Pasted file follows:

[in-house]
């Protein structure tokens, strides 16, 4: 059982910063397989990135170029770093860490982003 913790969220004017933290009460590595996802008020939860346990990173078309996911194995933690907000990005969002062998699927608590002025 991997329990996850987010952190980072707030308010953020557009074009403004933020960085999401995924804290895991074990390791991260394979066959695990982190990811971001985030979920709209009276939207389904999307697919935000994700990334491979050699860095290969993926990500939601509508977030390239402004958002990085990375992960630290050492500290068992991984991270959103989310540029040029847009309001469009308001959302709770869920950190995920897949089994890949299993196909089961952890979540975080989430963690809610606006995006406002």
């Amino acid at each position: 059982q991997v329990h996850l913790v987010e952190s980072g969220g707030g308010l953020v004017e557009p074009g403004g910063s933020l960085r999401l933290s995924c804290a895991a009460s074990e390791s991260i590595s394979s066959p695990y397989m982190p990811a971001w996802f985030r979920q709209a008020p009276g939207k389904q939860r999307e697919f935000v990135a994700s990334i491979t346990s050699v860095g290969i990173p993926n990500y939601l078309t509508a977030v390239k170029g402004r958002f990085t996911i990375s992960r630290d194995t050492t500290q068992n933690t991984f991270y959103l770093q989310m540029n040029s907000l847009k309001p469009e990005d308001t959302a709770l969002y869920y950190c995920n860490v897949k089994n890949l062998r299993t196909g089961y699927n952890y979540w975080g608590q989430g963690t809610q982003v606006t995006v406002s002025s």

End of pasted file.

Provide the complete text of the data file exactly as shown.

[in-house]
């Protein structure tokens, strides 16, 4: 059982910063397989990135170029770093860490982003 913790969220004017933290009460590595996802008020939860346990990173078309996911194995933690907000990005969002062998699927608590002025 991997329990996850987010952190980072707030308010953020557009074009403004933020960085999401995924804290895991074990390791991260394979066959695990982190990811971001985030979920709209009276939207389904999307697919935000994700990334491979050699860095290969993926990500939601509508977030390239402004958002990085990375992960630290050492500290068992991984991270959103989310540029040029847009309001469009308001959302709770869920950190995920897949089994890949299993196909089961952890979540975080989430963690809610606006995006406002």
């Amino acid at each position: 059982q991997v329990h996850l913790v987010e952190s980072g969220g707030g308010l953020v004017e557009p074009g403004g910063s933020l960085r999401l933290s995924c804290a895991a009460s074990e390791s991260i590595s394979s066959p695990y397989m982190p990811a971001w996802f985030r979920q709209a008020p009276g939207k389904q939860r999307e697919f935000v990135a994700s990334i491979t346990s050699v860095g290969i990173p993926n990500y939601l078309t509508a977030v390239k170029g402004r958002f990085t996911i990375s992960r630290d194995t050492t500290q068992n933690t991984f991270y959103l770093q989310m540029n040029s907000l847009k309001p469009e990005d308001t959302a709770l969002y869920y950190c995920n860490v897949k089994n890949l062998r299993t196909g089961y699927n952890y979540w975080g608590q989430g963690t809610q982003v606006t995006v406002s002025s």